Savoring the PNW truffle

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by Sweta Agrawal

Back in April, Alana McGee, one of the co-founders of Truffle Dog Co. spoke at our members meeting and regaled us with tales of truffles from around the world and the PNW. I’ve made it a tradition to get a small amount of these truffles every year, and I was lucky enough to get both native blacks and spring whites from her last month.

Truffles have a reputation for being some of the most expensive food in the world. And, while truffles certainly cost more than most other mushrooms, they’re actually not too bad — for one, PNW truffles don’t have the vaunted reputation of the Perigord or Italian white, so they’re a little cheaper. And two — a little bit of truffle goes a LONG way!

So, what did I do with my 1 oz bounty? Well to start, you need to know that the heart of the truffle’s flavor is in its aroma — that’s why you never want to cook them! You’d destroy the aroma. But another benefit — this aroma is so strong, that just by storing your truffle in a tupperware with other items, like rice, cheese, eggs, or butter, you can essentially infuse those items with truffle flavor and still have the actual truffle left for eating!

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Infusing eggs and butter with truffley goodness! You can see the black truffle in the lower right corner.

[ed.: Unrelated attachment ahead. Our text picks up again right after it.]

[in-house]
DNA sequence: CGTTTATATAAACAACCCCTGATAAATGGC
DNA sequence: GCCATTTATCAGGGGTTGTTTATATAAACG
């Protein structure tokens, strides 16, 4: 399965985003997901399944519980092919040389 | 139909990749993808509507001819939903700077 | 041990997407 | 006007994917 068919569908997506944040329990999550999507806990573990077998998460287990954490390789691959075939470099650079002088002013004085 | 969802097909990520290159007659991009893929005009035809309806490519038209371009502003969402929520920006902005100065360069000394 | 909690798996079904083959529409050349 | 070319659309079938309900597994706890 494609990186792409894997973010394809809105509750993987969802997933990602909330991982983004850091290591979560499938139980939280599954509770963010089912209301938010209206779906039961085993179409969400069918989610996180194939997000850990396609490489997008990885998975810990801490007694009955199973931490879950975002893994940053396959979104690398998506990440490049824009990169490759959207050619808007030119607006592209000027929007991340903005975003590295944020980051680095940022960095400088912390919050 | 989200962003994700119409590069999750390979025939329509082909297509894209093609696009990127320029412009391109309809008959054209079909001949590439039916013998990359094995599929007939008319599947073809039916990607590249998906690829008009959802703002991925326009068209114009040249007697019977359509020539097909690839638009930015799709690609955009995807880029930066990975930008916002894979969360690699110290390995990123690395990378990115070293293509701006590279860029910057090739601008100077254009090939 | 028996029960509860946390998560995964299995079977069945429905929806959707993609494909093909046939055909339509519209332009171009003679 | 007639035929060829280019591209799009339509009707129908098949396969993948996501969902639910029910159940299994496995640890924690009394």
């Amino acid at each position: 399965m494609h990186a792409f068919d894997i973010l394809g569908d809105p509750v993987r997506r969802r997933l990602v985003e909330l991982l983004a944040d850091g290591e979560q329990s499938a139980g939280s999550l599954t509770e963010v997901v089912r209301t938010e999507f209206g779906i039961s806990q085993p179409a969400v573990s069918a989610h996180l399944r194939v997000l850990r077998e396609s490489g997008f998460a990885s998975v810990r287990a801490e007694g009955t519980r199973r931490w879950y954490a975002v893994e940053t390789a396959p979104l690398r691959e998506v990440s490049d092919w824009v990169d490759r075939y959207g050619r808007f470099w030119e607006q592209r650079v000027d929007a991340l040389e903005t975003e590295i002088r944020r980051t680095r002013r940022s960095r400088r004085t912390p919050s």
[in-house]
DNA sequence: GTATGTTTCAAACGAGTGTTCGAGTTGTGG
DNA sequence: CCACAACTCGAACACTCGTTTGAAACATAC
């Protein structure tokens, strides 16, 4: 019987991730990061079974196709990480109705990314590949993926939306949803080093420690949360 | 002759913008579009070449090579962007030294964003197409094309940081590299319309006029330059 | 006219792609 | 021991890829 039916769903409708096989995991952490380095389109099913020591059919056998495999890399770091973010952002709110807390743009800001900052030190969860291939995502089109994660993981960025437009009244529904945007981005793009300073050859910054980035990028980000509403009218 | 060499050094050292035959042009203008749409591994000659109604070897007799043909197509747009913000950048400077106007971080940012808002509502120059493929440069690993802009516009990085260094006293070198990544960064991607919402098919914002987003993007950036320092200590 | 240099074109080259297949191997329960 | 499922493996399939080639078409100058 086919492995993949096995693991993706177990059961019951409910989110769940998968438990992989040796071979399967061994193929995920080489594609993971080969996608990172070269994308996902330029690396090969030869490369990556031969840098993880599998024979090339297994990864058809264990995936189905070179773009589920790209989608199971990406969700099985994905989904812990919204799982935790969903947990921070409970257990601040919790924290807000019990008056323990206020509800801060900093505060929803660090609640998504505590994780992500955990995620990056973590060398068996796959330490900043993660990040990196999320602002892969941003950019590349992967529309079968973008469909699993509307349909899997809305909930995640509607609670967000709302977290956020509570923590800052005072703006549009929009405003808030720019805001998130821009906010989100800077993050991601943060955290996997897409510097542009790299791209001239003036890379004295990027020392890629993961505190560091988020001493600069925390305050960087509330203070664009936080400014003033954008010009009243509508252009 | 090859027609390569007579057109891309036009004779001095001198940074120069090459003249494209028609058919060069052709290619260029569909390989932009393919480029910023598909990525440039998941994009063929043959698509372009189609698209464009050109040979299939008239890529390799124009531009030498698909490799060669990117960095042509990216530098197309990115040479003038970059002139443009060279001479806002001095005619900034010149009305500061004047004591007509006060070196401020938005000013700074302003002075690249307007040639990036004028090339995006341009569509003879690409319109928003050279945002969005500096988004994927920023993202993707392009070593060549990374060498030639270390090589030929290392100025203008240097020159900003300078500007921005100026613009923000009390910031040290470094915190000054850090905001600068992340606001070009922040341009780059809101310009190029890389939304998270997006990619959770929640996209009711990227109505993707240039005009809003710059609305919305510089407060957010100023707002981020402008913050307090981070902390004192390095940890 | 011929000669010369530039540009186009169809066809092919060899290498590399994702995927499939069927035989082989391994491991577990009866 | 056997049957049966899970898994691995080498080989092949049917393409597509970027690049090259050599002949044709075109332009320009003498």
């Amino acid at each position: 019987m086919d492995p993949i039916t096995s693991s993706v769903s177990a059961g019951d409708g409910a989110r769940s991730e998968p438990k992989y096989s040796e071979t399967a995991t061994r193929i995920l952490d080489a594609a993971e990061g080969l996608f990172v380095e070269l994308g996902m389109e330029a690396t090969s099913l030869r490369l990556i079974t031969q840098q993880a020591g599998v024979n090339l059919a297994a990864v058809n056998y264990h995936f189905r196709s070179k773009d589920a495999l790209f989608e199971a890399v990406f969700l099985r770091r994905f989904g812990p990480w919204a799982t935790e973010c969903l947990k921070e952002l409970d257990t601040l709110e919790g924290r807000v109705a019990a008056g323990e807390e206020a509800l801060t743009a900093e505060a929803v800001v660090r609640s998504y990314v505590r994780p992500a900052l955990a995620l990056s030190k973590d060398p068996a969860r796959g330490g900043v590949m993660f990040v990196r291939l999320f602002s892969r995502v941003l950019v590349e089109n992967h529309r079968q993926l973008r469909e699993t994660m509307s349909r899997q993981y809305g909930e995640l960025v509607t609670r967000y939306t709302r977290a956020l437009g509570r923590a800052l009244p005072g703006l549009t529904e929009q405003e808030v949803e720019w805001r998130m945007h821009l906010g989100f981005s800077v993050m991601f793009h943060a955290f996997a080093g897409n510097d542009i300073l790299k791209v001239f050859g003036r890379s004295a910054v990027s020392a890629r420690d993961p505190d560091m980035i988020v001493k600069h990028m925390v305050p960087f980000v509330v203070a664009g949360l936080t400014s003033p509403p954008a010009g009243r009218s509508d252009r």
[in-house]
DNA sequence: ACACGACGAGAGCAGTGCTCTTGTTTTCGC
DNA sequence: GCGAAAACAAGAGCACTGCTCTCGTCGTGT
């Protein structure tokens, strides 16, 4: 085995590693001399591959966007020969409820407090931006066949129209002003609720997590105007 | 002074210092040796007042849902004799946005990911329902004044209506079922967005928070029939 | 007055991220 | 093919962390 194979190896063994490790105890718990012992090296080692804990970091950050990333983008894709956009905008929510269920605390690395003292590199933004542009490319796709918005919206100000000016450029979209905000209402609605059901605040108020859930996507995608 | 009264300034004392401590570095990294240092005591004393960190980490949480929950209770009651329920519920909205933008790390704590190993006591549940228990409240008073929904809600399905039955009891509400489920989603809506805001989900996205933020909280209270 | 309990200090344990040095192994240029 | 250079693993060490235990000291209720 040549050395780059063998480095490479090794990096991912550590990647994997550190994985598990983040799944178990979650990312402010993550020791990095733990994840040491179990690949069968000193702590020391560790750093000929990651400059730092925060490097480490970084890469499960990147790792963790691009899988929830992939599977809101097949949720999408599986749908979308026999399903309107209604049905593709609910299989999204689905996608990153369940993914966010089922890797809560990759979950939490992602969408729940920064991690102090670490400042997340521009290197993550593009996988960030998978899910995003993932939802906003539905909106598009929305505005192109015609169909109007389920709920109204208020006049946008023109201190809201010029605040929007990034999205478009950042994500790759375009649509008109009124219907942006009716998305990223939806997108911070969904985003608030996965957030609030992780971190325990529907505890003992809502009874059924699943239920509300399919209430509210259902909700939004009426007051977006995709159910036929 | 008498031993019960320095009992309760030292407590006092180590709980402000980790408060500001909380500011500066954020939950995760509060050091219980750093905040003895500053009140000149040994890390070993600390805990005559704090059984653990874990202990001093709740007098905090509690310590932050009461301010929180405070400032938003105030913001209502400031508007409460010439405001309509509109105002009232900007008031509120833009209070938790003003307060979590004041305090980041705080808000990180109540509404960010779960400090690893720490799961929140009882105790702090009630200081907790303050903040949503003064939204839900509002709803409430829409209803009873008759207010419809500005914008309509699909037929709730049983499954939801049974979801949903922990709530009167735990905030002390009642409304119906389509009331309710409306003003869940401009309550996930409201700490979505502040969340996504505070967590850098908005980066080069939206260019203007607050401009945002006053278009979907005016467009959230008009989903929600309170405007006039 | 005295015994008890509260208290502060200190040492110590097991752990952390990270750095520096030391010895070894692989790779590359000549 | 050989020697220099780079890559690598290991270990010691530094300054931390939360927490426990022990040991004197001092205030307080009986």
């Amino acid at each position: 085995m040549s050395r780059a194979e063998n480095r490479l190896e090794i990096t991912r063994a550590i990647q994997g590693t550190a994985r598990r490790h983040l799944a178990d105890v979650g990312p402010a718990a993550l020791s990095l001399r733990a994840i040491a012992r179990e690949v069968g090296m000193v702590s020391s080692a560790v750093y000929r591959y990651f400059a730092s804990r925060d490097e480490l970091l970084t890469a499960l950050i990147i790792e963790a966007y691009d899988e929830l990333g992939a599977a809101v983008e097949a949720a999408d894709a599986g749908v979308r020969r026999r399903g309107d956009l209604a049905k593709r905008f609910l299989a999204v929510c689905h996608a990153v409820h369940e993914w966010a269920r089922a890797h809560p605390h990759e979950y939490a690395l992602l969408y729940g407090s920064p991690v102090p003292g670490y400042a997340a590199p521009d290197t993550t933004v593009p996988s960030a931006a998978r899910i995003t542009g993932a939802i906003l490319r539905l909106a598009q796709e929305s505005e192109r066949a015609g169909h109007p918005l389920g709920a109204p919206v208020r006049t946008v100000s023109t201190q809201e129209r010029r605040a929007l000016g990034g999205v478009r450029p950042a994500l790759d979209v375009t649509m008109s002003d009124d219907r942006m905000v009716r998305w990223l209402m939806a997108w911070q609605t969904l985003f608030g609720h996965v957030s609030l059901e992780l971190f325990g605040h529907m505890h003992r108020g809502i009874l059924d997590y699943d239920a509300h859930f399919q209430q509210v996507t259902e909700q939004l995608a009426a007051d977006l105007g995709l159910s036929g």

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Rice, rather than paper towels, ends up being a much better way to store and keep your truffles fresh. Plus then you have truffled rice, which makes for great risotto!

Some things I’ve learned from the infusion process: Cheese is by far the best at absorbing the smell, the fattier the better. So far the cheeses I’ve liked best are a triple-cream brie and bucheron. Harder cheeses will absorb the smell/flavor too, but not to the same degree, and it fades much more quickly as well. The black and white truffles give the cheeses very different flavors — I’m a personal fan of the white! IMG_1597Eggs and butter will also absorb the truffle flavor in the tupperware, but again — it’s pretty mild, and I actually thought the eggs tasted a little weird. In truth, from now on, I’ll probably just do cheese this way. It goes great with a little membrillo!

After infusing, though, I still had the entire truffle left to enjoy. I made many dishes with my bounty, but two that I thought were particularly memorable were truffled polenta (polenta is a great vehicle for almost any mushroom) that went great with roasted carrots and steak, and a truffles, morel, and asparagus risotto.

Looking to buy your own truffles? I’ve seen them around at markets like Pike Place, but your best bet for truly fresh truffles is probably contacting Truffle Dog Co. directly. Or take advantage of their classes and train yourself a truffle dog so you never have to go without these special myco treasures again!